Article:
John Stilgoe’s Outside Lies Magic is an eye-opener. It pushses one to literally go outside and just look and observe. I chose to go out on a rainy Monday evening. Everybody was walking around speedily under the shelter of umbrellas or overcoats, trying to get home or someplace dry. With me on the other hand, a rain-lover, walking slowly enjoying every bit of the pleasant drizzle and cool atmosphere. Everytime I walk in the city from school to home and vice versa, I rush through the crowds minding my own business. Rarely do I notice the numerous things taking place around me. That’s how life in Manhattan is. Fast-paced and unstoppable. However, this one walk without any purpose or motives changed my perception. I was now carefully looking at my surroundings. How the trees sway with gusts of wind, how dogs and their owners walk in synchronicity, and how there are all kinds of people out there. Some laughing in happiness, some crying and some just moving on with no particular look. It was a beautiful experience and I hope to do it on a more frequent basis. Yes, it is difficult to disconnect from technology, work, all our tasks, etc. but such moments liven you up and help in ways unimaginable.
In above two drawings, the figures are drawn against a ground (white space). Also the smaller shapes in both appear to be the figures while the surrounding black and white spaces appear as the ground.
The repition of a tri-part pattern is seen throughout the image, which represents the principle of similarity.
The four petals in the top right corner are placed closer to each other, thus forming a group distinct from the singular petal in the bottom left corner. This is an example of proximity.
In this image, the composition of dots in a sequence signifies motion and direction. Each line of dots seems to be moving in a certain direction. Lines can be drawn through the image. This is an example of continuance or continuity.
We automatically envision a mug when looking at this image even though it may as well be two significant shapes composed this way. This is an example of closure, in which our mind automatically completes a picture even without having complete information.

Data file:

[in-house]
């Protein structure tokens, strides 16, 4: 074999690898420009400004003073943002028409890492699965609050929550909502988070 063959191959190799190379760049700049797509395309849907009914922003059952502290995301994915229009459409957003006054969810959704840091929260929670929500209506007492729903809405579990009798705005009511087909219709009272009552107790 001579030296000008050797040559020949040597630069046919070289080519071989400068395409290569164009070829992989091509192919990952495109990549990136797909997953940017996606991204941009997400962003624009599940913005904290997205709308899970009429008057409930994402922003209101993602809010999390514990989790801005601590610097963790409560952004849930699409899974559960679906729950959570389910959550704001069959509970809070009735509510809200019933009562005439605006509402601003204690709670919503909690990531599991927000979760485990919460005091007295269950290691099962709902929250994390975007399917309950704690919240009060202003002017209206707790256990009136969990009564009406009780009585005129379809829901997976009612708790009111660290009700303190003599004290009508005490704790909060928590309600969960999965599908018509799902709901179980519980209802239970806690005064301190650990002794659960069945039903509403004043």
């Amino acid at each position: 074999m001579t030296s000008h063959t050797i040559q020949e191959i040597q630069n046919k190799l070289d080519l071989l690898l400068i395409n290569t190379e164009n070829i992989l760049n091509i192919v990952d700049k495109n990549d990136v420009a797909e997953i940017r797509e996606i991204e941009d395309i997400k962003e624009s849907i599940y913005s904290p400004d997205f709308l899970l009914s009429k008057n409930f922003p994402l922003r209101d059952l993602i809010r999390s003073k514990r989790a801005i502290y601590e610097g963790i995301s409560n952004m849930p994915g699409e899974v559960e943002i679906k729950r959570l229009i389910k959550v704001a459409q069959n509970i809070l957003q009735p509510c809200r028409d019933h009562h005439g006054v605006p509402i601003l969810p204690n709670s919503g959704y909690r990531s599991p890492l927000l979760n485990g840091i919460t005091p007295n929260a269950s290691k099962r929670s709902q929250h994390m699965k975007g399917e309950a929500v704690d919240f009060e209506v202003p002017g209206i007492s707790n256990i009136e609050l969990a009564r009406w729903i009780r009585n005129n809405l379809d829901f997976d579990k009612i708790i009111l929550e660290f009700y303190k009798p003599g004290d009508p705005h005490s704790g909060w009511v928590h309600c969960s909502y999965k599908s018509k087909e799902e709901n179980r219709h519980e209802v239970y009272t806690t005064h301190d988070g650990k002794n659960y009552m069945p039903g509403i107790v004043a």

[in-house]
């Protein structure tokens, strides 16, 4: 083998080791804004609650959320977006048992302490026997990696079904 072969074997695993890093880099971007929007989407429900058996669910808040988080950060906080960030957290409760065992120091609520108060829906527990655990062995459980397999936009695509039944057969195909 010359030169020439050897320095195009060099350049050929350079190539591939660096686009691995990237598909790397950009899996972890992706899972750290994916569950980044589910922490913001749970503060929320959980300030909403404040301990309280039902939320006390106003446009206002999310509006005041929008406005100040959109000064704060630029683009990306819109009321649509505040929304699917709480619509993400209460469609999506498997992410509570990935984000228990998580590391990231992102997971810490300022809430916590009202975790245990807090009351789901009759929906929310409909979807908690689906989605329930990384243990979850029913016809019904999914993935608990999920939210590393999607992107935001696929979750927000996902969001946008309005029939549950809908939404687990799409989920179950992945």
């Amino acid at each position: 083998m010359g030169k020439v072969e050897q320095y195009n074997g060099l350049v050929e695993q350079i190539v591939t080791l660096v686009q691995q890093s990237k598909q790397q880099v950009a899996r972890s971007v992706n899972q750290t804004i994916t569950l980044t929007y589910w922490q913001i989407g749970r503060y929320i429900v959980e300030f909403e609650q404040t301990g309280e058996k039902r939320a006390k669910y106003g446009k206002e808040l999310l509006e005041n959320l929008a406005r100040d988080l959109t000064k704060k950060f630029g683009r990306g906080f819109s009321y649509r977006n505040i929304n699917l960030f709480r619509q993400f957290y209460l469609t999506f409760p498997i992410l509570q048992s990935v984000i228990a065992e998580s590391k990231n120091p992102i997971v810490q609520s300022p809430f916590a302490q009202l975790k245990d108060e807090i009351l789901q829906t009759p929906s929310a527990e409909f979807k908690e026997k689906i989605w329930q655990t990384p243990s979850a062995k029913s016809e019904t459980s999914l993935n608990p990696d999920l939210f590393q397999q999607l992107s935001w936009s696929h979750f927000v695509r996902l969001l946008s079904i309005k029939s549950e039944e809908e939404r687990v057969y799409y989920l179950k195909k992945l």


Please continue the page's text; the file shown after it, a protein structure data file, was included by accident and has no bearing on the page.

Through this form, I tried to emphasize the tomb of the Taj Mahal in India. This form accentuates the beauty and heritage of Indian culture.
The above shape represents the action of joining one’s hands in prayer – a symbolic sign of respect in India.
I have tried to depict a diya (lamp) that is used to signify light in Indian culture. It stands for luminosity, prosperity and joy.
This is a drawn form of the Rupee symbol (Indian currency).
This is an icon representing a plate of laddoos – the most common sweet in Indian culture.
Music is an important part of Indian culture. There are a variety of instruments used like the flute, sitar, harmonium, etc. This image is an abstract form of a tabla – an instrument that resembles a small drum.
The chakra is a symbol of law, truth and dharma (virtue). It is placed in the center of the Indian flag.
Indian culture considers “om” to be the universal name of the Lord. This is a modified version of the symbol used for “om.”
Peacock is India’s national bird. This is somewhat a representation of a peacock feather.
Similarly, India’s national flower is the lotus. The drawing above is an absract image of a lotus with its leaves.